This arrangement 270 differs from the cable arrangement 260 shown in FIG. 8. In cable arrangement 260, only the intermediate section 216 forms a “FIG. 8” pattern. The first end 212 of the cable 210 is wrapped in a coil around the first spool member 320 and the second end 224 of the cable 210 is wrapped in a coil around the second spool member 330 (e.g., see FIG. 8). In contrast, in cable arrangement 270, the entire cable is wound in the “FIG. 8” pattern. In one embodiment, a zip-tie or other fastener can secure the cable 210 in the desired arrangement.

In certain embodiments, the interior 415 is configured to hold first and second guides 420, 430 (FIG. 9) to aid in creating and maintaining the cable 210 in the cable arrangements, such as cable arrangement 270. The first and second guides 420, 430 extend from the top side 401 to the bottom side 403 of the interior 415 of the container 410. The first and second guides 420, 430 are generally aligned and spaced from one another along a longitudinal axis AL (FIG. 11) of the container 410.

In some embodiments, the first and second guides 420, 430 are generally cylindrical. In other embodiments, however, the guides 420, 430 can be any desired shape. The guides 420, 430 can be fixedly mounted within the container 410. For example, in one embodiment, adhesive can be applied to either side of the guides 420, 430 to affix the guides 420, 430 to the tab panels 413 on either side 401, 403 of the container 410. Typically, the adhesive has sufficient strength to enable a user to pull the tab panels 413 on one side 401, 403 away from the guides 420, 430 and into an open position (FIG. 9) without damaging the tab panels 413 or the guides 420, 430. In other embodiments, the guides 420, 430 are not secured to the container or the container 410 does not include guides 420, 430.

In some embodiments, the container 410 also includes one or more outer guides 440. In a preferred embodiment, the container 410 holds an outer guide 442, 444, 446, 448 in each corner, respectively, of the container 410. The outer guides 440 facilitate routing and inhibit tangling of the cable 210. The outer guides 440 can also aid in maintaining the shape of the cable arrangement into which the cable 210 is arranged. In some embodiments, the outer guides 440 include foam inserts. In other embodiments, however, the outer guides 440 can be formed from any desired material or monolithically formed with the container 410.

Referring to FIGS. 12-13, in use, the cable 210 can be accessed from either the top side 401 or the bottom side 403 of the container 410, depending on which end 212, 214 of the cable 210 a user desires to access in a given application. First, the container 410 is oriented so the appropriate side 401, 403 is accessible and then the appropriate side 401, 403 is arranged in a deployment position (e.g., see FIG. 12). If a fastener, such as a zip-tie, is coupled to the cable 210 to maintain the cable 210 in a cable arrangement, such as cable arrangement 270, then the fastener can be removed either before or after arranging the container 410 in the deployment position.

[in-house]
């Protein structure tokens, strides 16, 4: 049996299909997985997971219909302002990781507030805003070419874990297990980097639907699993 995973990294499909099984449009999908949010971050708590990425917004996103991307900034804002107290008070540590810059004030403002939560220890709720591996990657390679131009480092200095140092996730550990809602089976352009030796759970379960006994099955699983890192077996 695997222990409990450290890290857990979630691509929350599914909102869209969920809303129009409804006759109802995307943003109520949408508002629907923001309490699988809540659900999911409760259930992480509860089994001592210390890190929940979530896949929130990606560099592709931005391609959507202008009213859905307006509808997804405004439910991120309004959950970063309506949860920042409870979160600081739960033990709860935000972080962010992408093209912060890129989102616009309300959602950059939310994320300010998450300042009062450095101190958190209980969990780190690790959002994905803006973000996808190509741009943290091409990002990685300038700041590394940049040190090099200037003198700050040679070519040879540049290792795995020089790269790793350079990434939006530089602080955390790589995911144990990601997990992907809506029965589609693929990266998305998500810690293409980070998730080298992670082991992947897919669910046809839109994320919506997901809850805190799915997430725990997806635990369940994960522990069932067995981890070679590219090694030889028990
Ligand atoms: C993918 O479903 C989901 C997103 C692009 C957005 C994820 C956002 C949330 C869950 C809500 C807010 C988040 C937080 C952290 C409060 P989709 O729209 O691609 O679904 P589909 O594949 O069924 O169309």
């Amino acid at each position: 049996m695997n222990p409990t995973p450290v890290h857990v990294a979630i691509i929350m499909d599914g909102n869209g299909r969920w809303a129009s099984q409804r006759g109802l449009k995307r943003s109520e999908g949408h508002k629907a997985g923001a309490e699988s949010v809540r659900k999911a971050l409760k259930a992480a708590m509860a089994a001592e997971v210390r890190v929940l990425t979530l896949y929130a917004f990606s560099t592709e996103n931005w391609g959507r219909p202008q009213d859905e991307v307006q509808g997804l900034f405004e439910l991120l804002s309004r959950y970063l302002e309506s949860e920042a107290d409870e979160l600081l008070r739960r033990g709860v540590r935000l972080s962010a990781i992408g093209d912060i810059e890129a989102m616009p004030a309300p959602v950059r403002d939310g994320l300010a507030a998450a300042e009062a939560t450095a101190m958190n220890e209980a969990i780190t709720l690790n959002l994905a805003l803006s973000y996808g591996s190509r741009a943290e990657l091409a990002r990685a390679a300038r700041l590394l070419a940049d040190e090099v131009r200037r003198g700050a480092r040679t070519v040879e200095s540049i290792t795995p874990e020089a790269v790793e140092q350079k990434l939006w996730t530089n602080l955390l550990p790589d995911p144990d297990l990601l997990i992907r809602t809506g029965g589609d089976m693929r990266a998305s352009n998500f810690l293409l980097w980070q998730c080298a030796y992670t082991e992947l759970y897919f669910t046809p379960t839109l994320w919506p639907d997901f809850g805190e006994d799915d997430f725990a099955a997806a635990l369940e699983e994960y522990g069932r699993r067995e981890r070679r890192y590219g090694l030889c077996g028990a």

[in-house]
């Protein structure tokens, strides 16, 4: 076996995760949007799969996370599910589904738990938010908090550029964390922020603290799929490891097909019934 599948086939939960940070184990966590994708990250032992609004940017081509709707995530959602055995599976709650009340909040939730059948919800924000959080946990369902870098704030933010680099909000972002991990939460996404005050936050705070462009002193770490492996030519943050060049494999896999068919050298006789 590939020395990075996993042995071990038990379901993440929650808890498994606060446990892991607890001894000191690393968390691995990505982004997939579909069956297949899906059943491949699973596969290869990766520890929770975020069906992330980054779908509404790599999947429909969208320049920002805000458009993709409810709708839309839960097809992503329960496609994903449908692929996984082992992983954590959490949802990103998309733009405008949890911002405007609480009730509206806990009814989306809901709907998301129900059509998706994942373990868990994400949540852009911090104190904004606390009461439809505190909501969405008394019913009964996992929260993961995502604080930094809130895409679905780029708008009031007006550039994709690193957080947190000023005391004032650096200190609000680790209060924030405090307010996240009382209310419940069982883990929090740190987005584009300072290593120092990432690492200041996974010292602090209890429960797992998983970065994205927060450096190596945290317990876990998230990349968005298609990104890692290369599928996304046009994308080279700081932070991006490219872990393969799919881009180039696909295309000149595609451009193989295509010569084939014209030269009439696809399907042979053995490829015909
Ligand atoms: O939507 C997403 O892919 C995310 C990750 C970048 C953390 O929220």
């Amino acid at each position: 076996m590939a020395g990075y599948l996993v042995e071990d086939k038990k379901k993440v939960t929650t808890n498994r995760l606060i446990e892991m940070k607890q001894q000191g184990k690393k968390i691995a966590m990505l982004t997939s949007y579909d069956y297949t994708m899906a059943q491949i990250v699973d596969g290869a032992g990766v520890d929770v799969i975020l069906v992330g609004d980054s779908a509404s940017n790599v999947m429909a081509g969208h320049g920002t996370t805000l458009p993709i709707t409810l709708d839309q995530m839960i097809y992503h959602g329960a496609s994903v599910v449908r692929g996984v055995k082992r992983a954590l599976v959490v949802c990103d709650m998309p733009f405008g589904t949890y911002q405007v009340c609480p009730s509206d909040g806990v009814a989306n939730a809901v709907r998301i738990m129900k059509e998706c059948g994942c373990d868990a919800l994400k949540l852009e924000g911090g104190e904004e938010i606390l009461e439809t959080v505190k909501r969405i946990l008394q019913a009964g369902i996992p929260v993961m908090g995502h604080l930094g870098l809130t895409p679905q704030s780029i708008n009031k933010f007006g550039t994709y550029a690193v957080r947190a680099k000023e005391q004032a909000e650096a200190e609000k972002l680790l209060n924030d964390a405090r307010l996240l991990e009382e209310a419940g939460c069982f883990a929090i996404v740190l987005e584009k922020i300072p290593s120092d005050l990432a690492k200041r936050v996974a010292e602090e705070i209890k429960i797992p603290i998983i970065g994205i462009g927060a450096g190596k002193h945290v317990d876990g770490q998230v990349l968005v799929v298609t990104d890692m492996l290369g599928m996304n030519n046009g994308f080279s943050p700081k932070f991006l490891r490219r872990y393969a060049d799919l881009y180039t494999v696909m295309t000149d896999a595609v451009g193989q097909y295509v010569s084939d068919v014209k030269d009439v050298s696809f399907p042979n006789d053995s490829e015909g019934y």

In the deployment position, the tab panels are positioned at an angle between the cover panels and the rest of the container 410. The cover panels and the tab panels are coupled together to form a generally funnel-shaped opening through which the cable 210 can pass. In some embodiments, the cover panels and the tab panels can be interlocked together. For example, as shown in FIGS. 12 and 13, tabs 414 on tab panels 413 can be bent towards cover panels 411 and slid into slots 412 defined in the cover panels 411. The tabs 414 are configured to remain in the slots 412 even against the force of the cable 210 being unwound and being pulled out from the container 410. In other embodiments, the cover panels can be otherwise affixed or fastened to the tab panels.

When configured in the deployment position, the cover panels are angled between the open position and the closed position to form a slit through which the interior 415 of the container 410 can be accessed (e.g., see FIGS. 12 and 13). Typically, the slit has a width extending between the two cover panels 411 of about two to about seven inches. In a preferred embodiment, the slit has a width of about four to about five inches. Configuring the container 410 into the deployment position helps to control the egress of the cable 210 from the container 410 and to inhibit tangling of the cable 210. For example, the cover panels 411 and tab panels 413 define a limited space or slot through which the cable 210 can exit the container 410 (see FIG. 12).

The desired end 212, 214 of the cable 210 can be pulled out of the container 410 through the slot along a pull direction P1 after the container 410 has been arranged in the deployment position (e.g., see FIG. 13). The pull direction P1 extends generally away from the container 410. As the cable 210 is pulled, the cable 210 unwinds from the container 410. In some embodiments, the cable 210 also unwinds from the guides 420, 430.